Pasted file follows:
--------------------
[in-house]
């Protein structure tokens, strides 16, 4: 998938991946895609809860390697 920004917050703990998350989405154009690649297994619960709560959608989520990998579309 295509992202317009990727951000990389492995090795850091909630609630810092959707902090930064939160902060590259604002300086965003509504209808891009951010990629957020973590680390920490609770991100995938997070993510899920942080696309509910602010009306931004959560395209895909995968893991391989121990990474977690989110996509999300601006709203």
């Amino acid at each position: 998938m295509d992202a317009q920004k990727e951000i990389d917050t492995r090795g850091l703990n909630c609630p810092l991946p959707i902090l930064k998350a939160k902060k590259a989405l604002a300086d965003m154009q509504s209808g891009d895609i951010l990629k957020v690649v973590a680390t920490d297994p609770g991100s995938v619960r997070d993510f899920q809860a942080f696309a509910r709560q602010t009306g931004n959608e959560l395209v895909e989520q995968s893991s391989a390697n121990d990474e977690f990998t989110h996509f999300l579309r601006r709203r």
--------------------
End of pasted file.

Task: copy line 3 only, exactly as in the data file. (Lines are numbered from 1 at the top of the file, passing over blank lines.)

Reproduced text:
């Amino acid at each position: 998938m295509d992202a317009q920004k990727e951000i990389d917050t492995r090795g850091l703990n909630c609630p810092l991946p959707i902090l930064k998350a939160k902060k590259a989405l604002a300086d965003m154009q509504s209808g891009d895609i951010l990629k957020v690649v973590a680390t920490d297994p609770g991100s995938v619960r997070d993510f899920q809860a942080f696309a509910r709560q602010t009306g931004n959608e959560l395209v895909e989520q995968s893991s391989a390697n121990d990474e977690f990998t989110h996509f999300l579309r601006r709203r």